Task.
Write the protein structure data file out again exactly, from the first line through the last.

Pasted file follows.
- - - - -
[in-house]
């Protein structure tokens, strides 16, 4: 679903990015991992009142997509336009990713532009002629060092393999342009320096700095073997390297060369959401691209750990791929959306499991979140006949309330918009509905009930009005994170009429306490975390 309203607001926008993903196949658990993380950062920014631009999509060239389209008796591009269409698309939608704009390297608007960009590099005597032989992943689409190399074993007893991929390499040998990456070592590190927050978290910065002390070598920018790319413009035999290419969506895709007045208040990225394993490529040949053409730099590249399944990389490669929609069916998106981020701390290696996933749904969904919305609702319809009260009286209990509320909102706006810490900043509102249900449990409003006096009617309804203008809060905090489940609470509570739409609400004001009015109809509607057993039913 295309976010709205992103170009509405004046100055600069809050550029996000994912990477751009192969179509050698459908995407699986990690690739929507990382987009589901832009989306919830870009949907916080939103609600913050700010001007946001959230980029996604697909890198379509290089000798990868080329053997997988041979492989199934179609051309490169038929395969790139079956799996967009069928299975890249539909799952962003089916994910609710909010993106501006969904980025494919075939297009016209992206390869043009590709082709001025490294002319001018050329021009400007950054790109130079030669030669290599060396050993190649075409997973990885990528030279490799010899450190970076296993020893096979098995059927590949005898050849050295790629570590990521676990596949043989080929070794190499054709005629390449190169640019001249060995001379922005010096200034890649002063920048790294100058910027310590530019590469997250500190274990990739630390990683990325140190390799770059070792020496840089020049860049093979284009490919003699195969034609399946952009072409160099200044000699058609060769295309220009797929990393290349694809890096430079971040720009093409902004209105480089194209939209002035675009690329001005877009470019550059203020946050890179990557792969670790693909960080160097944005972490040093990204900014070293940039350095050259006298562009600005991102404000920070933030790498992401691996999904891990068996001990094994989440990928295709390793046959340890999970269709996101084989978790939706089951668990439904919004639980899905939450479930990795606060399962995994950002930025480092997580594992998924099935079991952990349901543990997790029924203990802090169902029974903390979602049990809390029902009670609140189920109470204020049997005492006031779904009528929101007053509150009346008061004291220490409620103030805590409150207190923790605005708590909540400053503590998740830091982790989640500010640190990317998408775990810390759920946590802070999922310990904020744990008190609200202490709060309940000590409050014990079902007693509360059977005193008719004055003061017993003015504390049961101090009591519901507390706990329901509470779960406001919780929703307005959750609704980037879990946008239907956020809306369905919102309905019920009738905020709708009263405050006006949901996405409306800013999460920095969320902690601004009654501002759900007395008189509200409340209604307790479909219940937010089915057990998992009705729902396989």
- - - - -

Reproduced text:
[in-house]
């Protein structure tokens, strides 16, 4: 679903990015991992009142997509336009990713532009002629060092393999342009320096700095073997390297060369959401691209750990791929959306499991979140006949309330918009509905009930009005994170009429306490975390 309203607001926008993903196949658990993380950062920014631009999509060239389209008796591009269409698309939608704009390297608007960009590099005597032989992943689409190399074993007893991929390499040998990456070592590190927050978290910065002390070598920018790319413009035999290419969506895709007045208040990225394993490529040949053409730099590249399944990389490669929609069916998106981020701390290696996933749904969904919305609702319809009260009286209990509320909102706006810490900043509102249900449990409003006096009617309804203008809060905090489940609470509570739409609400004001009015109809509607057993039913 295309976010709205992103170009509405004046100055600069809050550029996000994912990477751009192969179509050698459908995407699986990690690739929507990382987009589901832009989306919830870009949907916080939103609600913050700010001007946001959230980029996604697909890198379509290089000798990868080329053997997988041979492989199934179609051309490169038929395969790139079956799996967009069928299975890249539909799952962003089916994910609710909010993106501006969904980025494919075939297009016209992206390869043009590709082709001025490294002319001018050329021009400007950054790109130079030669030669290599060396050993190649075409997973990885990528030279490799010899450190970076296993020893096979098995059927590949005898050849050295790629570590990521676990596949043989080929070794190499054709005629390449190169640019001249060995001379922005010096200034890649002063920048790294100058910027310590530019590469997250500190274990990739630390990683990325140190390799770059070792020496840089020049860049093979284009490919003699195969034609399946952009072409160099200044000699058609060769295309220009797929990393290349694809890096430079971040720009093409902004209105480089194209939209002035675009690329001005877009470019550059203020946050890179990557792969670790693909960080160097944005972490040093990204900014070293940039350095050259006298562009600005991102404000920070933030790498992401691996999904891990068996001990094994989440990928295709390793046959340890999970269709996101084989978790939706089951668990439904919004639980899905939450479930990795606060399962995994950002930025480092997580594992998924099935079991952990349901543990997790029924203990802090169902029974903390979602049990809390029902009670609140189920109470204020049997005492006031779904009528929101007053509150009346008061004291220490409620103030805590409150207190923790605005708590909540400053503590998740830091982790989640500010640190990317998408775990810390759920946590802070999922310990904020744990008190609200202490709060309940000590409050014990079902007693509360059977005193008719004055003061017993003015504390049961101090009591519901507390706990329901509470779960406001919780929703307005959750609704980037879990946008239907956020809306369905919102309905019920009738905020709708009263405050006006949901996405409306800013999460920095969320902690601004009654501002759900007395008189509200409340209604307790479909219940937010089915057990998992009705729902396989």